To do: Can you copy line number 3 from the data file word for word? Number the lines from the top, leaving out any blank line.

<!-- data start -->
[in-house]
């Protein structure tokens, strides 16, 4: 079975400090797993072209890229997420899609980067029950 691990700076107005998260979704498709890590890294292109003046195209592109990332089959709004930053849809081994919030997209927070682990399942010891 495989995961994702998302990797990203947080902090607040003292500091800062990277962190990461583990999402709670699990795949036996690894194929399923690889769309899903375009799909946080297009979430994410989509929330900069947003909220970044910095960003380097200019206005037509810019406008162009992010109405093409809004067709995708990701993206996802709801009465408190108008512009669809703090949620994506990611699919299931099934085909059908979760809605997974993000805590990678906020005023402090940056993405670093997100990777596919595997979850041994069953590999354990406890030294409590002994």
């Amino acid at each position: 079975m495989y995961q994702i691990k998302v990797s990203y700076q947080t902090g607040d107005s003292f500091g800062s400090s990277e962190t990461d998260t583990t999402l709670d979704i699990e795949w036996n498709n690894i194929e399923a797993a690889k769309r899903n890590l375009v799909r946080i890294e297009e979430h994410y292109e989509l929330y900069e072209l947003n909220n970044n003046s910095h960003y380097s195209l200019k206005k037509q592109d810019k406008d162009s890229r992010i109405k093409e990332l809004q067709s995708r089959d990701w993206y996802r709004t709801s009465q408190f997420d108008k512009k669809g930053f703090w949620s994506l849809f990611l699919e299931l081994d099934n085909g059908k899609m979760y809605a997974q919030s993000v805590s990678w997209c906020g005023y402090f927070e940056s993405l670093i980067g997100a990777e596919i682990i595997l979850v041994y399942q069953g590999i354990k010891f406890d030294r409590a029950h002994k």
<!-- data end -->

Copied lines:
């Amino acid at each position: 079975m495989y995961q994702i691990k998302v990797s990203y700076q947080t902090g607040d107005s003292f500091g800062s400090s990277e962190t990461d998260t583990t999402l709670d979704i699990e795949w036996n498709n690894i194929e399923a797993a690889k769309r899903n890590l375009v799909r946080i890294e297009e979430h994410y292109e989509l929330y900069e072209l947003n909220n970044n003046s910095h960003y380097s195209l200019k206005k037509q592109d810019k406008d162009s890229r992010i109405k093409e990332l809004q067709s995708r089959d990701w993206y996802r709004t709801s009465q408190f997420d108008k512009k669809g930053f703090w949620s994506l849809f990611l699919e299931l081994d099934n085909g059908k899609m979760y809605a997974q919030s993000v805590s990678w997209c906020g005023y402090f927070e940056s993405l670093i980067g997100a990777e596919i682990i595997l979850v041994y399942q069953g590999i354990k010891f406890d030294r409590a029950h002994k």